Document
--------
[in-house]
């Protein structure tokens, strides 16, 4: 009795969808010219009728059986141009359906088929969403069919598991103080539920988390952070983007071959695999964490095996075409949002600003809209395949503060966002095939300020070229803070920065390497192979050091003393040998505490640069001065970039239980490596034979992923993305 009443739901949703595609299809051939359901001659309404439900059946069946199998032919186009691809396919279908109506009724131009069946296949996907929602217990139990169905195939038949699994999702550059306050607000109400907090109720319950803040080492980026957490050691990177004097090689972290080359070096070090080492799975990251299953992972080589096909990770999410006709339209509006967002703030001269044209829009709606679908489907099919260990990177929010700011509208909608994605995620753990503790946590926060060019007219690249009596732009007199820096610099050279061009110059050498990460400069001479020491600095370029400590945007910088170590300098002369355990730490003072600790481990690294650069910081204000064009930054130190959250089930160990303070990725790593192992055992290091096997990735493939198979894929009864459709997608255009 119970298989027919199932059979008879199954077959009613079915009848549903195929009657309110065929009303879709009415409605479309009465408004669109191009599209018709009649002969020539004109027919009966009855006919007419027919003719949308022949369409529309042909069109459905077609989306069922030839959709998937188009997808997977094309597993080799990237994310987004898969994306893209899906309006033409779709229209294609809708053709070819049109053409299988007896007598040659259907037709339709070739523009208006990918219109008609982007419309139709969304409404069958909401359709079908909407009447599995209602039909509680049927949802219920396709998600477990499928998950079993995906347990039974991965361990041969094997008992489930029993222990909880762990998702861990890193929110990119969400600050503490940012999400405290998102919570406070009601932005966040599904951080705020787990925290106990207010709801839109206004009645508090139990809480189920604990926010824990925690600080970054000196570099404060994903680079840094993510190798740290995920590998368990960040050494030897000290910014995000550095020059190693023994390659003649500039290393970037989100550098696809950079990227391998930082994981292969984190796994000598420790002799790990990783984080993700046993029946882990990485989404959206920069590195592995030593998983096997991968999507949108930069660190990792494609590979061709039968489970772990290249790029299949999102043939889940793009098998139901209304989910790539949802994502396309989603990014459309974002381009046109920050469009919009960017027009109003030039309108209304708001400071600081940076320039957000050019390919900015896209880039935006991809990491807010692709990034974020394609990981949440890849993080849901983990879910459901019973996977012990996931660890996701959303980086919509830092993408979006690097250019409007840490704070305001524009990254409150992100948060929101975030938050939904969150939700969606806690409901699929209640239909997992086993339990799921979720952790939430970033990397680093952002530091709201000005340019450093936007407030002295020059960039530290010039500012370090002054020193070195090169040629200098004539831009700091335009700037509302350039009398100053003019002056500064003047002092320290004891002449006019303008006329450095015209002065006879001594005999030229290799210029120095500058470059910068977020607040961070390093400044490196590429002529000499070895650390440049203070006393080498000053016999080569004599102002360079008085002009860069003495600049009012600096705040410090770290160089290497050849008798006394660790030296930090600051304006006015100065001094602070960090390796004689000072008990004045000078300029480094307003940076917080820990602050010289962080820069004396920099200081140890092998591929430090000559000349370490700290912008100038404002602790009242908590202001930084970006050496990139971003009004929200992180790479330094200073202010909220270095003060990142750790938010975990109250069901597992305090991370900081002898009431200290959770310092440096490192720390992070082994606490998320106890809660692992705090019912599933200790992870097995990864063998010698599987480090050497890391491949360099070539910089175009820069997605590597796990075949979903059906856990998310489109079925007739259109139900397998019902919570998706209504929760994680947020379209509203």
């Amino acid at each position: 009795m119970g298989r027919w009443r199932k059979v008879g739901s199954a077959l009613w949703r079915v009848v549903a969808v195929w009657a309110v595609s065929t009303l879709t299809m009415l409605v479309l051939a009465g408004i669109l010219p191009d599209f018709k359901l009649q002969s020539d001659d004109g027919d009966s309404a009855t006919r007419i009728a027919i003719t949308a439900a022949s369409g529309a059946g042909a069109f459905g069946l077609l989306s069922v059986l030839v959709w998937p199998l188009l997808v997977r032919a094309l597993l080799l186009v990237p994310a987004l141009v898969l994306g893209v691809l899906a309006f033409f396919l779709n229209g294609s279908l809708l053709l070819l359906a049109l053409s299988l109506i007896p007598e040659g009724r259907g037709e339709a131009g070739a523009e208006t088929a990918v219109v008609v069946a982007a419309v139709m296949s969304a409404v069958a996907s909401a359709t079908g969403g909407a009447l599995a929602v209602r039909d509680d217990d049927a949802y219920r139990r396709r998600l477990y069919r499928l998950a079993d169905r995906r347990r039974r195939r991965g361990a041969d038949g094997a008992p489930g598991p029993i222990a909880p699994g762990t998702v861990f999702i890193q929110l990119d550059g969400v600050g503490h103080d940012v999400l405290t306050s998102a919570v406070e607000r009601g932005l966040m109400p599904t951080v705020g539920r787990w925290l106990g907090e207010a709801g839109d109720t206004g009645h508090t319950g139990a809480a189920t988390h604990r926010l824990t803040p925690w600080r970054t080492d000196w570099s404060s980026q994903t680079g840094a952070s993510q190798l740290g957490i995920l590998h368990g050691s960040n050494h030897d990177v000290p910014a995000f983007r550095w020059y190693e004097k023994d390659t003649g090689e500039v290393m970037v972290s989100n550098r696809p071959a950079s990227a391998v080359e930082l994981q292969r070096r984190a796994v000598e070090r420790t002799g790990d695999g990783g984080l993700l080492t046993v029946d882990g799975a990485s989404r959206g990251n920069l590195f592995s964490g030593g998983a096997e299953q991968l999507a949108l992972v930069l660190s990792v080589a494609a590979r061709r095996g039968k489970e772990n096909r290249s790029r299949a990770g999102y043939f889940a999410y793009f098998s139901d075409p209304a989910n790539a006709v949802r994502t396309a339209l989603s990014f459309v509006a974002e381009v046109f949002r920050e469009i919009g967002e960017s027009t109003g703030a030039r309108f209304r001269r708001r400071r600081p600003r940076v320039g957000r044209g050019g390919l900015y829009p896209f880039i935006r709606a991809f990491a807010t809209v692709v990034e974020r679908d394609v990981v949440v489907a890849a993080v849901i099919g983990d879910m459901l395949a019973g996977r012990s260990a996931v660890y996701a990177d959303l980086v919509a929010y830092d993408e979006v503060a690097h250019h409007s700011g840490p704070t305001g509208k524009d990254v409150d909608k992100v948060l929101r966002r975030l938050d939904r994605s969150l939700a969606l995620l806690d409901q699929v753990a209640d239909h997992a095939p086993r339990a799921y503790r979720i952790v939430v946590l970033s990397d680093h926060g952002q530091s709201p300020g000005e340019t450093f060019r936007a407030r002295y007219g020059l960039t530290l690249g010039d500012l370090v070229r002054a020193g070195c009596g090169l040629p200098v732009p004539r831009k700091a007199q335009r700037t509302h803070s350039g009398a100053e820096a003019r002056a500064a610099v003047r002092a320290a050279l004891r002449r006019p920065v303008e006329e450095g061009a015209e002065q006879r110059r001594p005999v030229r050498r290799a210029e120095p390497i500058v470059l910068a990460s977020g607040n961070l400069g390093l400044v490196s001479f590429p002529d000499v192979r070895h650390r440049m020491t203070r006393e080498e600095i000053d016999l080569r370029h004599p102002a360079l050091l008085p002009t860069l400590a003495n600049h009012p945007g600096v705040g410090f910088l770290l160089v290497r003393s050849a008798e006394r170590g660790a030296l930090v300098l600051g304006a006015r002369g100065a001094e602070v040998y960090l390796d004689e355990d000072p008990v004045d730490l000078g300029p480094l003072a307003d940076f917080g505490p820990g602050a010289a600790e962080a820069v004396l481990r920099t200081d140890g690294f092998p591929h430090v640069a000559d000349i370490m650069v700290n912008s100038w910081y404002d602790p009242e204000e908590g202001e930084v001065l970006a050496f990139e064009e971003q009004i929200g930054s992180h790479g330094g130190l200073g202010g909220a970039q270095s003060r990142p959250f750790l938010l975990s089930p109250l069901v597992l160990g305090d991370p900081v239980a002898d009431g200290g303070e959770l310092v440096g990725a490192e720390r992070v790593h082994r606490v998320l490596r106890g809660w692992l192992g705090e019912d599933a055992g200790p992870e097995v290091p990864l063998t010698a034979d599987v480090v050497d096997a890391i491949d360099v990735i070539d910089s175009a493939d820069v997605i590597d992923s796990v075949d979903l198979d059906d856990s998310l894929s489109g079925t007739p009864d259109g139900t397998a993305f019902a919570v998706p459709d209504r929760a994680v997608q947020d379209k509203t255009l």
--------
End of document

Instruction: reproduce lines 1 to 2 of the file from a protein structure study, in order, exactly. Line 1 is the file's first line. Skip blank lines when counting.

[in-house]
């Protein structure tokens, strides 16, 4: 009795969808010219009728059986141009359906088929969403069919598991103080539920988390952070983007071959695999964490095996075409949002600003809209395949503060966002095939300020070229803070920065390497192979050091003393040998505490640069001065970039239980490596034979992923993305 009443739901949703595609299809051939359901001659309404439900059946069946199998032919186009691809396919279908109506009724131009069946296949996907929602217990139990169905195939038949699994999702550059306050607000109400907090109720319950803040080492980026957490050691990177004097090689972290080359070096070090080492799975990251299953992972080589096909990770999410006709339209509006967002703030001269044209829009709606679908489907099919260990990177929010700011509208909608994605995620753990503790946590926060060019007219690249009596732009007199820096610099050279061009110059050498990460400069001479020491600095370029400590945007910088170590300098002369355990730490003072600790481990690294650069910081204000064009930054130190959250089930160990303070990725790593192992055992290091096997990735493939198979894929009864459709997608255009 119970298989027919199932059979008879199954077959009613079915009848549903195929009657309110065929009303879709009415409605479309009465408004669109191009599209018709009649002969020539004109027919009966009855006919007419027919003719949308022949369409529309042909069109459905077609989306069922030839959709998937188009997808997977094309597993080799990237994310987004898969994306893209899906309006033409779709229209294609809708053709070819049109053409299988007896007598040659259907037709339709070739523009208006990918219109008609982007419309139709969304409404069958909401359709079908909407009447599995209602039909509680049927949802219920396709998600477990499928998950079993995906347990039974991965361990041969094997008992489930029993222990909880762990998702861990890193929110990119969400600050503490940012999400405290998102919570406070009601932005966040599904951080705020787990925290106990207010709801839109206004009645508090139990809480189920604990926010824990925690600080970054000196570099404060994903680079840094993510190798740290995920590998368990960040050494030897000290910014995000550095020059190693023994390659003649500039290393970037989100550098696809950079990227391998930082994981292969984190796994000598420790002799790990990783984080993700046993029946882990990485989404959206920069590195592995030593998983096997991968999507949108930069660190990792494609590979061709039968489970772990290249790029299949999102043939889940793009098998139901209304989910790539949802994502396309989603990014459309974002381009046109920050469009919009960017027009109003030039309108209304708001400071600081940076320039957000050019390919900015896209880039935006991809990491807010692709990034974020394609990981949440890849993080849901983990879910459901019973996977012990996931660890996701959303980086919509830092993408979006690097250019409007840490704070305001524009990254409150992100948060929101975030938050939904969150939700969606806690409901699929209640239909997992086993339990799921979720952790939430970033990397680093952002530091709201000005340019450093936007407030002295020059960039530290010039500012370090002054020193070195090169040629200098004539831009700091335009700037509302350039009398100053003019002056500064003047002092320290004891002449006019303008006329450095015209002065006879001594005999030229290799210029120095500058470059910068977020607040961070390093400044490196590429002529000499070895650390440049203070006393080498000053016999080569004599102002360079008085002009860069003495600049009012600096705040410090770290160089290497050849008798006394660790030296930090600051304006006015100065001094602070960090390796004689000072008990004045000078300029480094307003940076917080820990602050010289962080820069004396920099200081140890092998591929430090000559000349370490700290912008100038404002602790009242908590202001930084970006050496990139971003009004929200992180790479330094200073202010909220270095003060990142750790938010975990109250069901597992305090991370900081002898009431200290959770310092440096490192720390992070082994606490998320106890809660692992705090019912599933200790992870097995990864063998010698599987480090050497890391491949360099070539910089175009820069997605590597796990075949979903059906856990998310489109079925007739259109139900397998019902919570998706209504929760994680947020379209509203």